Lepidopteran larvae are known to contain relatively high amounts of carotenoids, especially lutein, which may comprise up to 80–90% of total carotenoids (Partali et al. 1985; Eichenseer et al. 2002; Isaksson and Andersson 2007; Sillanpää et al. 2008; Eeva et al. 2010). The second main caterpillar group—sawflies (Symphyta)—also shows relatively high carotenoid contents, but a markedly different carotenoid profile, with sawflies containing proportionally much less (c.a. 24%) lutein (Sillanpää et al. 2008). F. hypoleuca females are found to show an equal preference for both caterpillar groups (Atlegrim 1992). Spatial and temporal differences in the proportional abundances of these two caterpillar groups could therefore explain some of the variation in yolk carotenoid profiles across habitats (c.f. the Estonian population) and/or geographic range, though at least in the north the sawfly larvae may occur too late for them to be an important food item during the laying of F. hypoleuca (Eeva et al. 2000). Carotenoid concentrations in herbivorous insects may further vary according to their host plant. For example, concentrations tend to be lower in needles of coniferous trees than in leaves of deciduous trees (Czeczuga 1987). Such differences in plant carotenoid concentrations could be reflected in higher trophic levels, and may partly explain the lower yolk carotenoid concentrations of F. hypoleuca in coniferous habitats. On the other hand, no difference in carotenoid concentrations was found between birch (Betula verrucosa) and oak (Quercus robur) leaves, with birch species being important sources of caterpillars for northern populations and oaks for Central European populations (Isaksson 2009). Leaf carotenoid levels also respond to ambient light intensity, for example being generally higher at high-altitude sites (Tausz et al. 2003). In a study of Sillanpää et al. (2008), however, the quality of invertebrate diet was a more important determinant of carotenoid availability than variation in vegetation levels for an insectivorous bird, P. major.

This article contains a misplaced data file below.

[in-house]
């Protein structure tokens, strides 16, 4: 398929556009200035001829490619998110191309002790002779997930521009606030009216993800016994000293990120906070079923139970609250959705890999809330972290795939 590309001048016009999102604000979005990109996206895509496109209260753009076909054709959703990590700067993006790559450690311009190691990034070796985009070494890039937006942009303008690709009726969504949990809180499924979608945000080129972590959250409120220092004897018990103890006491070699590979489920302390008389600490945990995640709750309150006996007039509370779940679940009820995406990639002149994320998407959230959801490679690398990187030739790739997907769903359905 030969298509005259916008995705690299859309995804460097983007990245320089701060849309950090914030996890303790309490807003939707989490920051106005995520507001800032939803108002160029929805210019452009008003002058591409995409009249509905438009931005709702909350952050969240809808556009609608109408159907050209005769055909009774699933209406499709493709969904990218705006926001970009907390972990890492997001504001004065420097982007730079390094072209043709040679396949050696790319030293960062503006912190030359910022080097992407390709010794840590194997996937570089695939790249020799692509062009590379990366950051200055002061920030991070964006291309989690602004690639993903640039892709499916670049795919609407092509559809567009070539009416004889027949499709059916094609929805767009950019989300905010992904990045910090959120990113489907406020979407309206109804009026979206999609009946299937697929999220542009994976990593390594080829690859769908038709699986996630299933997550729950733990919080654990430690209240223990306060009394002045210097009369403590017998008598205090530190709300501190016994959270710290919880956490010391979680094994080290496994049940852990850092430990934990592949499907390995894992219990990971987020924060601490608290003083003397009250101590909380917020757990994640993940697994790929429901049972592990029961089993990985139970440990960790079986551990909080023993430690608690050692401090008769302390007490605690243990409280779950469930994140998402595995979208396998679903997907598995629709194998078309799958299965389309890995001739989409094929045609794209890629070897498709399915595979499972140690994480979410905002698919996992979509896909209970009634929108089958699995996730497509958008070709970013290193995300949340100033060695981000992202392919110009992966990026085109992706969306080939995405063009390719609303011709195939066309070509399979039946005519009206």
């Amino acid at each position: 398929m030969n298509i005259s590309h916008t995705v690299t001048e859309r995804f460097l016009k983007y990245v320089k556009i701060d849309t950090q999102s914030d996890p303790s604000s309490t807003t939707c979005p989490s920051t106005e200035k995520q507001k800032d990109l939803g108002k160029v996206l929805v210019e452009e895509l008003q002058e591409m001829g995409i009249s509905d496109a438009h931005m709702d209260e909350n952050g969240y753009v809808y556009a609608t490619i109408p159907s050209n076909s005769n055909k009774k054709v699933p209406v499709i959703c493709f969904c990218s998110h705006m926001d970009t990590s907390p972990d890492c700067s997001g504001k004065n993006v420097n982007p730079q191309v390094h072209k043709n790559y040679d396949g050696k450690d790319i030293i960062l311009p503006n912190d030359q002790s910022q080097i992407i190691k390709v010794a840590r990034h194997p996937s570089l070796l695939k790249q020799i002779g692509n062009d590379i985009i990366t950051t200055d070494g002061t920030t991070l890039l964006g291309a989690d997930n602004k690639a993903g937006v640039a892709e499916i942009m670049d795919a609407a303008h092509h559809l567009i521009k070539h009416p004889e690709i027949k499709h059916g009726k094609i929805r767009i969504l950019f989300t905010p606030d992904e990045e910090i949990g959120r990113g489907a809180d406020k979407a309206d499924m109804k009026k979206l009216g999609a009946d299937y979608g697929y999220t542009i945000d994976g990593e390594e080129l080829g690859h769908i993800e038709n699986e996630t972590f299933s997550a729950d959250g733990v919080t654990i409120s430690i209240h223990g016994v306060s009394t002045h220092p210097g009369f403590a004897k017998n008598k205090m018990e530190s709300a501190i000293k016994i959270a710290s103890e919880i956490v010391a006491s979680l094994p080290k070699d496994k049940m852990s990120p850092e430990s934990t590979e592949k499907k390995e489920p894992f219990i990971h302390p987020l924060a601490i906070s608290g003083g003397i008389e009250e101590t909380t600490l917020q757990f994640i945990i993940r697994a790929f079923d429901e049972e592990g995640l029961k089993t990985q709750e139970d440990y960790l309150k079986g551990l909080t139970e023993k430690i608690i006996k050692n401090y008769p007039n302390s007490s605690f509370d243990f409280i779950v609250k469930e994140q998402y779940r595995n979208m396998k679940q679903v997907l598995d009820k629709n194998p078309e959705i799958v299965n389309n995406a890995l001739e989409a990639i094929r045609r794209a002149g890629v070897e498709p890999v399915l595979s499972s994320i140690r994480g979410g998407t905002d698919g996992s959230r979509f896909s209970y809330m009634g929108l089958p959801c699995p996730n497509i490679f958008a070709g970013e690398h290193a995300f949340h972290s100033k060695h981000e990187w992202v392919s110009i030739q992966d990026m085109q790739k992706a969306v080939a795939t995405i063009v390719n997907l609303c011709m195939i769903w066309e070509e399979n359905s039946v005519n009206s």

Though generally acknowledged as very important, diet is not the only factor affecting carotenoid levels in birds (e.g., Cohen et al. 2009). Differences in absorption, usage or allocation could also produce spatial variations in yolk carotenoid levels and their relative proportions. Birds selectively absorb different carotenoids, and the absorbed ratio may vary according to diet. For example, despite an equal ratio of lutein and zeaxanthin in the diet, American goldfinches (Carduelis tristis) absorbed disproportionately more zeaxanthin than lutein at high carotenoid doses (McGraw et al. 2004). F. hypoleuca females may also differently allocate carotenoids and other important components to eggs at different parts of the species’ geographical range or in different habitats. Other maternal resources, such as yolk androgens, are found to be correlated with yolk carotenoid concentrations, though the patterns vary among studies (Royle et al. 2001; Török et al. 2007). Geographical patterns in yolk androgen levels might thus produce corresponding patterns in carotenoid concentrations. Yolk steroid hormone levels do indeed increase in F. hypoleuca with latitude (the same populations sampled as here; Ruuskanen et al., unpublished data). However, this is not a likely reason for latitudinal variation in carotenoid levels, since there was no direct correlation between the two variables (Ruuskanen, unpublished data; see also Safran et al. 2008).